'Chronicle' Shows Us Teenage Superheroes With Daddy Issues

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Found footage reinvigorates an old tale of kids growing up, learning to fly, and wanting to become their fathers.

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Fox

Horror is a genre obsessed with the evil daddy-thing. Take Jason, the wounded little boy who comes shambling out of the grave transformed into a faceless lawgiver, dispensing punishment to the good and evil alike. You had sex? Die! You were a goody-two shoes virgin? Die! Or there's Freddy, with those phallic fingers, waiting to crucify you for the transgressions of your dreams. Horror—at least effective horror—is never just about random villainy or impersonal acts of violence. It's always about the intimacy of retribution: the twisted, gaping, maw of justice into which everyone knows that they deserve to plummet. In horror, we're all the little kids waiting for the painful thrill of punishment.

The barely concealed Freudian subtext is a big part of the reason that horror is such a good fit with the found-footage genre, from The Blair Witch Project to The Devil Inside. The wavery, uncertain eye peeking at what should not be seen and can never be quite understood is perfect for horror's Oedipal obsessions. Every film turns into one long primal scene, where some snot-nosed nothing views an unviewable act and then, is inevitably, obscurely, and bloodily dimembered.

You come away thinking, yes, flying would be pretty awesome. Which, surely, is the point of superheroes if anything is.

Super-hero films are also daddy-fixated. Just think of little orphan Bruce or little orphan Kal-El or little orphan Peter, all trying to be worthy of that towering and absent patriarch. But that patriarch is not the ogre father. Instead, in the superhero genre, the Dad is an image of all-powerful benevolence, the parent who sweeps in to defeat the evil and make the world uber-OK for all. As inverted images of each other, horror and superheroes are too closely allied to work together very effectively. Superheroes can fight monsters, or (like the Hulk), be monsters, but they can't really be afraid of monsters and still remain in the superhero genre. Which is why, going in, my expectations were quite low for Chronicle, the new found-footage superhero exercise. A primal scene that ends in everyone dead and the walls drenched with internal organs makes sense. A primal scene that ends with daddy patting you on the head and making everything all right? What kind of trashy genre fun is that?

Happily, and to my surprise, Chronicle's turns out to provide quite a bit of genre fun, and a touching little parable to boot. The film early on embraces the infantilizing connotations of peeping at the world through a hand-held viewfinder. Andrew (Dane DeHaan), our schlubby Peter Parker analogue, wanders around the school with his new camera, freaking out the cheerleaders and prompting those above him in the male pecking order (a.k.a. "everybody") to punch him in the lens. His geekish adolescent inconsequentiality is linked to the found-footage genre itself from the very first scene. We see him with his camera out, filming himself in the mirror on his bedroom door while his drunk, belligerent father pounds on the other side, demanding to be let in. Right from the start, the powerful father and the peeping kid overlap, the child simultaneously threatened by, fearing, and becoming his sire.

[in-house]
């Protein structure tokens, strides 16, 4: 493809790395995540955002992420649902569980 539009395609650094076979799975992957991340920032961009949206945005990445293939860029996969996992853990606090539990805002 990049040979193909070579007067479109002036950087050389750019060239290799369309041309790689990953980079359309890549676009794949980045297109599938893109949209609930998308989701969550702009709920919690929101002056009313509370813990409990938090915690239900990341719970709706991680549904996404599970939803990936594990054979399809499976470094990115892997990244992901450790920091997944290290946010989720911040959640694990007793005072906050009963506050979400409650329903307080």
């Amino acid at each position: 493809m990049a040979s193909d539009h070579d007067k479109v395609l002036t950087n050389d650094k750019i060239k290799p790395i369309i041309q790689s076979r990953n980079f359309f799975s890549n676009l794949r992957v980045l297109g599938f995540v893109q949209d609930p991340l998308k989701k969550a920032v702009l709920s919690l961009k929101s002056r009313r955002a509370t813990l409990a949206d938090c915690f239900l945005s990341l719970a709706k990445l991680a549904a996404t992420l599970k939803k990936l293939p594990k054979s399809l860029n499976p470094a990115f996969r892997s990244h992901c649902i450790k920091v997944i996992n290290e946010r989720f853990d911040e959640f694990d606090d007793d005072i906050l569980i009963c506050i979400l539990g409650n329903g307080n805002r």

As you know if you've seen any press at all, Andrew does in fact seize that rod of mastery. He and his cousin Matt (Alex Russell) and Matt's magnetic friend Steve (Michael B. Jordan) find an (ahem) giant hole in the ground leading to a subterranean tunnel, at the end of which there's some glowing whatsit and the secret of true potency. All three gain telekinetic powers, and the bulk of the film is devoted to their euphoric exploration of their expanding repertoire of abilities, an obvious but still effective metaphor for the euphoric transition to being a grown-up.

Turning into a grown-up isn't only euphoric, of course. It's also bitter and frightening and depressing, as Andrew discovers. He is the most powerful of the three friends, probably, the film implies, because he wants the most to escape from his own hyperbolic Stan-Lee-melodrama powerlessness—his abusive father, his dying mother, his social ostracism. The last is mitigated by his friendship with Steve and Matt. When Andrew's powers get him a girl, though, everything goes to hell. For a moment, it seemed like he was going to get out of adolescence alive. But the ogre father is wiley. If he doesn't eat you, he will inhabit you.

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Noah Berlatsky is a contributing writer for The Atlantic. He edits the online comics-and-culture website The Hooded Utilitarian and is the author of the forthcoming book Wonder Woman: Bondage and Feminism in the Marston/Peter Comics, 1941-1948.

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